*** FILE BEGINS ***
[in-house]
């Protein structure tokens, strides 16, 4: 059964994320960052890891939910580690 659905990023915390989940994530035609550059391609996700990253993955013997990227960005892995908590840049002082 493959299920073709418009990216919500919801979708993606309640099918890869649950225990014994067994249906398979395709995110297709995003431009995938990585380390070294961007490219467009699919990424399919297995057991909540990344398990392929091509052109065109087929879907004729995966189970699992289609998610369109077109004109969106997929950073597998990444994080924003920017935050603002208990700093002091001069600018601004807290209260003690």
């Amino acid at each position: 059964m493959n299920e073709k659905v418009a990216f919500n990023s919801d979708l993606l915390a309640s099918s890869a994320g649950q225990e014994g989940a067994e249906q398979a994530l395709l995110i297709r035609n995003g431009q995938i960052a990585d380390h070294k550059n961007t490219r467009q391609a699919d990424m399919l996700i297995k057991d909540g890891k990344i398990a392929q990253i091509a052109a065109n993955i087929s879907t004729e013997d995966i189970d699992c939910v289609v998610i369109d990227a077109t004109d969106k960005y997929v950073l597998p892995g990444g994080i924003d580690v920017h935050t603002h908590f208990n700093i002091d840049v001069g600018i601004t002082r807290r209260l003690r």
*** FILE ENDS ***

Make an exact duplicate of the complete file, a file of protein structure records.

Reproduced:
[in-house]
């Protein structure tokens, strides 16, 4: 059964994320960052890891939910580690 659905990023915390989940994530035609550059391609996700990253993955013997990227960005892995908590840049002082 493959299920073709418009990216919500919801979708993606309640099918890869649950225990014994067994249906398979395709995110297709995003431009995938990585380390070294961007490219467009699919990424399919297995057991909540990344398990392929091509052109065109087929879907004729995966189970699992289609998610369109077109004109969106997929950073597998990444994080924003920017935050603002208990700093002091001069600018601004807290209260003690």
């Amino acid at each position: 059964m493959n299920e073709k659905v418009a990216f919500n990023s919801d979708l993606l915390a309640s099918s890869a994320g649950q225990e014994g989940a067994e249906q398979a994530l395709l995110i297709r035609n995003g431009q995938i960052a990585d380390h070294k550059n961007t490219r467009q391609a699919d990424m399919l996700i297995k057991d909540g890891k990344i398990a392929q990253i091509a052109a065109n993955i087929s879907t004729e013997d995966i189970d699992c939910v289609v998610i369109d990227a077109t004109d969106k960005y997929v950073l597998p892995g990444g994080i924003d580690v920017h935050t603002h908590f208990n700093i002091d840049v001069g600018i601004t002082r807290r209260l003690r």